Having selected a component model from the model tree, Jadex will attempt to load the file and display details about it on the right hand side of the screen. In the upper part the start opions are displayed. Below, an optional part is shown containing the properties for component arguments and results. In the panel at the bottom the model description of the component is presented.
Filename: The filename of the selected model, i.e. it will show the physical location of the model on the hard drive.
Configuration: The configuration in which the component should be started. Configurations are named property settings declared within a component. A configuration e.g. describes with which subscomponents a component should be started.
Component name: The component instance name. This name has to be unique, i.e. there must not exist any component with the same name within the platform. This means, if you start a component two times without changing the instance name, you will encounter an error message stating that the component could not be created because it already exists. If you don't care about the instance name or intend starting multiple components you can select the auto generate option and set the number of components to create.
Parent: The optional parent component. Using the '...' button a component selector can be brought up and a parent component can be chosen by clicking the corresponding component. Using the 'x' button a previous selection can be deleted.
- Start suspended: If selected, the component and all its children will be started in suspended mode, i.e. the component will not start executing unless it is resumed. This option is helpful e.g. for debugging purposes, because it allows for starting suspended, switching to the debugger and executing a component piecewise without having to stop it manually.
- Master: If a component is set to be master, it is a mandatory component for the component it is contained in. If this master component is destroyed the super component will be destroyed as well.
- Daemon: If a component is set to daemon it will not prevent autoshutdown of the super component (given the super component has autoshutdown turned on).
- Auto shutdown: If enabled, this component is tracked to be autoshutdowned if it has no more child components. In order to allow autoshutdown even if there specific child components still exist, these components can be set to be daemons.
- Start: Will attempt to start the selected component type.
- Reload: Will reload the currently selected model.
- Reset: Will clear the selection.
Arguments and Results
In the arguments and results section it is shown which arguments can be provided and which results are produced by the component. Each argument type is presented with its type, its name and its default value, which is used if nothing else is specified. In the example shown above, the type of the argument is int, the name is testcnt and the default value is 2. On the right hand side of each argument a text field is displayed, which can be used to enter a new argument value. It has to be noted that the string entered in this text field is treated as a Java expression, i.e. it is evaluated. In the screenshot above a user entered test, which cannot be parsed as Java expression. If such a wrong value is entered it will automatically detected and indicated by a red underline (as in the screenshot).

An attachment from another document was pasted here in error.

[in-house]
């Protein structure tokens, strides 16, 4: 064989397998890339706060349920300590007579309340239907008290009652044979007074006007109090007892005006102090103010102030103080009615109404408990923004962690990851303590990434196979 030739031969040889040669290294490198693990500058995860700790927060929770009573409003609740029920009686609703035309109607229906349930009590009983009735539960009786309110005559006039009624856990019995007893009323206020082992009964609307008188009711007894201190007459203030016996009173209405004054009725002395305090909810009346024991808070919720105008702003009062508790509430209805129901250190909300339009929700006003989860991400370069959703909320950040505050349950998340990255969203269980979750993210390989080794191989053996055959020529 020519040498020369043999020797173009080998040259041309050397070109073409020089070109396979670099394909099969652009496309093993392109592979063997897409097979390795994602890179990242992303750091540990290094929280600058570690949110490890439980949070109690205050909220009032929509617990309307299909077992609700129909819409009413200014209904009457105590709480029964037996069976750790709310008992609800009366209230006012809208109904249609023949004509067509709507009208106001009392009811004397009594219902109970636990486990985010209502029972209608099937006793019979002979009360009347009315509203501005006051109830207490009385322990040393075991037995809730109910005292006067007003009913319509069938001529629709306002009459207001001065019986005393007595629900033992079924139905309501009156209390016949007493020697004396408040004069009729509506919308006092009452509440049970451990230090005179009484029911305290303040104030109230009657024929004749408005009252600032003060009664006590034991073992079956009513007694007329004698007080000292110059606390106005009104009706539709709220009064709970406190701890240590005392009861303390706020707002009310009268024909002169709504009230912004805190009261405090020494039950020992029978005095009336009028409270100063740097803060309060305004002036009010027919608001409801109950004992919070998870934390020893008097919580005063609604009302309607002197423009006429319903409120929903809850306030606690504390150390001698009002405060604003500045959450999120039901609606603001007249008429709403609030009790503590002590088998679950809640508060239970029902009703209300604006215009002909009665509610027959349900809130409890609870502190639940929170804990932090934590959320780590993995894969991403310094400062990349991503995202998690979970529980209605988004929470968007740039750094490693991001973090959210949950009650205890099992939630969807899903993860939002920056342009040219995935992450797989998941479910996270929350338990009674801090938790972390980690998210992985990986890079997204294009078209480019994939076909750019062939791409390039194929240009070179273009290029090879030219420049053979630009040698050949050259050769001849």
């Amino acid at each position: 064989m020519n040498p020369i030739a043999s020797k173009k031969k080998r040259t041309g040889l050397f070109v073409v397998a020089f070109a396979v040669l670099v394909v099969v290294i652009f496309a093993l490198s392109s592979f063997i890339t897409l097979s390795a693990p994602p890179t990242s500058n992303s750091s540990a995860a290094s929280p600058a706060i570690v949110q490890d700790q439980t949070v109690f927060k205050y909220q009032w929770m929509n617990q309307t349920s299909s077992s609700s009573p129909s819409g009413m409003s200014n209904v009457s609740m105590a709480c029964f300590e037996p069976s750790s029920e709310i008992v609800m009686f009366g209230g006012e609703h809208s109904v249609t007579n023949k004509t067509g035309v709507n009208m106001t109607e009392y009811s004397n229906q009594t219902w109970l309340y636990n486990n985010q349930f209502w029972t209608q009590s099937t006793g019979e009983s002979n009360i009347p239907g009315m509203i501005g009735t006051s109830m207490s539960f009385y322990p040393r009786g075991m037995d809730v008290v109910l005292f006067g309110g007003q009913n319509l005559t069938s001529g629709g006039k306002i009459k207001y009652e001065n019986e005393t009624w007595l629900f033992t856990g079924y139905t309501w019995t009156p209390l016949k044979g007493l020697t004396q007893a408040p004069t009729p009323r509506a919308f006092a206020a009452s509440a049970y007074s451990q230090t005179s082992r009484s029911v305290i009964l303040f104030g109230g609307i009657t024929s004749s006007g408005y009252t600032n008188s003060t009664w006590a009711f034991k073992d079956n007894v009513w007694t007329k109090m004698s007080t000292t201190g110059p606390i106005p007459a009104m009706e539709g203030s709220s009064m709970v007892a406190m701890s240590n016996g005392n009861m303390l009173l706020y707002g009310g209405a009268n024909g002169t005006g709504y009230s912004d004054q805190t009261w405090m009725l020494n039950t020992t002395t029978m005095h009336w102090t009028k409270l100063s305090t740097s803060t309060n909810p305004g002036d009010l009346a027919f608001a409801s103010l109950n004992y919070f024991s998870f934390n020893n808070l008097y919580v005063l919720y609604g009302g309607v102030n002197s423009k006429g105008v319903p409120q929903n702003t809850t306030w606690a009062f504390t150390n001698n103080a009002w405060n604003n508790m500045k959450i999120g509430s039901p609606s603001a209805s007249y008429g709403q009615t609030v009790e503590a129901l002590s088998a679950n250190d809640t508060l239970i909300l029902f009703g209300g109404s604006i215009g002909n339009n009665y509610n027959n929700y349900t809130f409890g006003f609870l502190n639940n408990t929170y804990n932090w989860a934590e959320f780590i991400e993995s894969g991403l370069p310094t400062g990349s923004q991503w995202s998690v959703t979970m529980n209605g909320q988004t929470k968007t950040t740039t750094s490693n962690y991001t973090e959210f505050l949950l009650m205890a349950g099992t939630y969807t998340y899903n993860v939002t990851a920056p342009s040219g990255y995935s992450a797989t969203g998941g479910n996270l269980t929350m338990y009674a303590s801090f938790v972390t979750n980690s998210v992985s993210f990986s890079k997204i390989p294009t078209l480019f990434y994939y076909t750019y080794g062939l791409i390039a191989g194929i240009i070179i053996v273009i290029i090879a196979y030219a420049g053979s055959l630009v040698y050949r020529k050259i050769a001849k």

In the results section below similar details about the results are shown. For each result a row with the result type, its name, the default value and the real result is shown. As results are valid only after termination of the component, the right most text field will be empty for the model. In order to see results of component instances, it is necessary to activate the store results checkbox. After the component has been destroyed the 'select component instance' choice can be used to select a specific component. Its result values are shown in the results section from above. Please note that result values are not automatically deleted if 'store results' is turned on. This can be achieved manually by clicking the 'clear results' button.
Provided and Required Services
In this area details about the required and provided services of a component are depicted. For example, in the screenshot above, a component with three required and one provided service is shown. For each required service its logical (local) name, its interface type and its multiplicity are stated. In the example, a required service with name clockservice, interface ILockService and no multiplicity exists. In case of provided services only the interface type and the creation expression are provided. The creation expression either is a Java expression such as e.g. a constructor call to the service implementation or in most simple cases just the class name of the service implementation class. In the example a provided service of type IChatService is listed, which is created via its implementation class jadex.micro.tutorial.ChatServiceD5.
The model description area contains the developer made description of a component model. The description may be simple text or HTML text. HTML may be used to improve the readability of the text due to the possibilities of using headings and different style attributes. The model description of a component model is the topmost comment in case of XML files or comes from the description annotation in case of Java files (Java comments are not accessible from class files).